Last summer was exceptionally hot in many regions, with drought conditions across much of the U.S. and Canada. Will the coming summer be a repeat performance, or will we see some relief? The answer to that question depends on where you live.
Many areas are expected to see hotter than normal temperatures this summer, with the Northeastern U.S. and the West Coast predicted to see dryer than normal conditions.
With the exception of New England and the Northern half of the Mid-Altantic region, the Eastern half of the U.S. and Canada, will see some very hot weather with normal amounts of precipitation. This area will extend from the Ontario, down through the Eastern portion of the Dakotas, Nebraska, Kansas, Oklahoma (excluding the panhandle) and northeastern Texas down to Florida and the southern East Coast.
In the Prairie Provinces, Rockies, and Southwestern States, we’re predicting average temperatures and rainfall, bringing some much needed relief to areas that have been baked by drought conditions for the last two summers.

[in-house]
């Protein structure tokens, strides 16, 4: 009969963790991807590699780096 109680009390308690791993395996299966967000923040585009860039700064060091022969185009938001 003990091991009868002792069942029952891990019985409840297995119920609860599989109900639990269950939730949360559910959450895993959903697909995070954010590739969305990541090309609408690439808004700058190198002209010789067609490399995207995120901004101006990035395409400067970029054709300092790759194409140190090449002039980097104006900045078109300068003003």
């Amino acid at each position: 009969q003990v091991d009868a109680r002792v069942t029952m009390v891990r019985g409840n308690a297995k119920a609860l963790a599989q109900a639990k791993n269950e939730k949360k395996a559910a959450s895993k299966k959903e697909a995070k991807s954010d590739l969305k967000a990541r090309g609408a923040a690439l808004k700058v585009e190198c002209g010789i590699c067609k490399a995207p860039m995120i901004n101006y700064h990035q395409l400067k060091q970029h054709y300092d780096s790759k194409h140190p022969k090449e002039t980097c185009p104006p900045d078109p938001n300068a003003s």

Along the West Coast, From British Columbia down through California, were calling for warm and dry conditions, which could signal a dangerous season for wildfires in Southern California.
We expect the opening days of summer to be very hot in most regions, with storms in the Mid-Atlantic and Great Lakes regions and lighter showers elsewhere.
July will be oppressively hot in many areas, with numerous thunderstorms in most regions, except for the Northeastern U.S. and the West Coast.
As August opens, the scorching heat will peak, with temperatures well into the 100s predicted for the entire East Coast. Elsewhere, conditions are also expected to be hazy, hot, and humid. Toward the middle of the month, the Southeastern states could see some tropical storm activity, followed by another cyclone threat toward the end of the month. Elsewhere, the opening days of the month will be dry, with conditions turning wetter a few weeks in.
Showers are expected to dampen Labor Day festivities in most regions. Only the West Coast will be dry that weekend. Rainy weather will retain its hold through early September, as summer turns to fall.